Charity Tied To Former Penn State Coach Is Sued

The first of what is likely to be many civil lawsuits against The Second Mile, the children’s charity founded by disgraced former Penn State coach Jerry Sandusky, was filed yesterday in a Pennsylvania court. Also named as defendants in the lawsuit were Sandusky and Penn State University.

The suit, filed in the Court of Common Please of Philadelphia County, was announced during a press conference in Philadelphia by Jeff Anderson of St. Paul, Minn.-based Jeff Anderson & Associates, a law firm specializing in sex abuse litigation. Sandusky and his attorney have maintained their legal innocence in the face of 40 counts of child sexual abuse that came out in a detailed grand jury presentment early last month.

Announcement of the lawsuit was accompanied by a statement from the plaintiff, who was not identified in the suit and was not among the eight victims cited in the grand jury report.

“I never told anybody what he did to me over 100 times at all kinds of places until the newspapers reported that he had abused other kids and the people at Penn State and Second Mile didn’t do the things they should have to protect me and the other kids,”the plaintiff said in a statement accompanying the news conference.

The lawsuit alleges the man met Sandusky in 1992 when he was 10 years old, and participated in programs sponsored by Second Mile. He was “recruited, groomed and coerced” by Sandusky with gifts, travel and privileges, according to the lawsuit. The alleged sexual abuse occurred more than 100 times, at multiple locations including Penn State facilities, such as the coach’s locker room, at the Sandusky home and at facilities out of state connected with a Penn State bowl game. Sandusky threatened the boy with harm to him and his family if he told anyone, according to the lawsuit. The suit claims that the molestation of multiple victims “was enabled by the negligent oversight of Sandusky by Second Mile and Penn State.”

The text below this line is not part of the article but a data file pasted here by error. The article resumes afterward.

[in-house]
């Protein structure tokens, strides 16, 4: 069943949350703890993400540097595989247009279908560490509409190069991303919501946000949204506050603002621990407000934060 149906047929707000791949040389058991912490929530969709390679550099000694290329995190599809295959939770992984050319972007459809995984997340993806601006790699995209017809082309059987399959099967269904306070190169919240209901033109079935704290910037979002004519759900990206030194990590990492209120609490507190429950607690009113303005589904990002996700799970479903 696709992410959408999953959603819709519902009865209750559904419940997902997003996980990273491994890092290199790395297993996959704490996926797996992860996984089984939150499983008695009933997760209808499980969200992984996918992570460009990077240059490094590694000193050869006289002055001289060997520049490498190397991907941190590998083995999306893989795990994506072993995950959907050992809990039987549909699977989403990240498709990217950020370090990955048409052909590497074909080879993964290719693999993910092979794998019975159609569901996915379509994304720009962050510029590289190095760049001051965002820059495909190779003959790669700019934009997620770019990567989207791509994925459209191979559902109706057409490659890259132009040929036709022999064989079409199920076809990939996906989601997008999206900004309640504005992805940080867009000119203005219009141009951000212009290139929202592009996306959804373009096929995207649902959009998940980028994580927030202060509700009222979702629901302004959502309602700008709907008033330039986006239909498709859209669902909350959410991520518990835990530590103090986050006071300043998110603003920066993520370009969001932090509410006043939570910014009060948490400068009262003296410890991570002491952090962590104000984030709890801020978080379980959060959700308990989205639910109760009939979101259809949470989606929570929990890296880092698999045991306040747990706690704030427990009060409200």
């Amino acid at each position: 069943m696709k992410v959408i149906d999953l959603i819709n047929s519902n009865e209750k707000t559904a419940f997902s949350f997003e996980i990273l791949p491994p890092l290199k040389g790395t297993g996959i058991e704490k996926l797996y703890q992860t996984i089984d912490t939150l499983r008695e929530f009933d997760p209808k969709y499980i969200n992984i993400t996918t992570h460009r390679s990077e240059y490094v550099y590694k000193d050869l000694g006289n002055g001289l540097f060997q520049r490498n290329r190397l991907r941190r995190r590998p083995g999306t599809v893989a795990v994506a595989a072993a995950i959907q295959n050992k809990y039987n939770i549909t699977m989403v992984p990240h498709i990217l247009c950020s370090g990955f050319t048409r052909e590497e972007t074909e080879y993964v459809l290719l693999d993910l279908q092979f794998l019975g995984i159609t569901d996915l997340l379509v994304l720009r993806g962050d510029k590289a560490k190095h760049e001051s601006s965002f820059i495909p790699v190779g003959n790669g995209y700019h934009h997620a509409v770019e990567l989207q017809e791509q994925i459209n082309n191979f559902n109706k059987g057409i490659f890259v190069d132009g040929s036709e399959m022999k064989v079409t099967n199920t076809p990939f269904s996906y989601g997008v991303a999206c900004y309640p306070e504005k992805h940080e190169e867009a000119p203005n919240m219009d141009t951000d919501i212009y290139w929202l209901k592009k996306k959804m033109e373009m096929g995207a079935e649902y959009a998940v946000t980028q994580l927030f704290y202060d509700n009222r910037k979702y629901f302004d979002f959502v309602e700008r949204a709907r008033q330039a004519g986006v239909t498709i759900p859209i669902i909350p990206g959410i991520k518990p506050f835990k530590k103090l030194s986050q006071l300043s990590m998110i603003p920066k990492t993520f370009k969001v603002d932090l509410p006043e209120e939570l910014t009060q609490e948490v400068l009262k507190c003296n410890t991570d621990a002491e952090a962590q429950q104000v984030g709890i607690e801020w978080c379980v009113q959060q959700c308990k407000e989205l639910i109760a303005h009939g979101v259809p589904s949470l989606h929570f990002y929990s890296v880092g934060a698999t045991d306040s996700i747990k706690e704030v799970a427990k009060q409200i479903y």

Attorneys for the plaintiff take aim at both institutions for allegedly failing in their duty of care. It seeks compensatory and punitive damages. “Second Mile’s strong links to Penn State, its fans and alumni, have allowed it to grow into the most visible nonprofit for at-risk youth in central Pennsylvania.

“In a statement, The Second Mile said: “We will review the lawsuit and respond appropriately when we have done so. The Second Mile will adhere to its legal responsibilities throughout the process.”

Since the sex scandal broke less than a month ago, Penn State fired University President Graham Spanier and head football coach Joe Paterno. Second Mile’s longtime CEO, Jack Raykovitz, resigned several days later “in the best interests of the organizations” and was replaced on an interim basis by the board’s vice chairman, David Woodle.

As many as a quarter of its board members — either state board of regional board — have resigned in recent weeks and the organization, in a statement, said it will review options for the next phase of its operations: restructuring and keeping programs going; maintaining the programs by transferring them to other organizations, or not continuing. The Second Mile reported about $9 million in assets at the close of its most recent fiscal year.

The charity, founded by Sandusky in 1977, has not been granting interview requests, only issuing statements. It has been working with Burson-Marsteller. The Chicago-based firm is perhaps best known for its crisis communications work in the wake of the Tylenol poisonings in the early 1980s. Penn State meanwhile has hired Pittsburgh-based Ketchum for its crisis communications in the wake of the Sandusky sex scandal.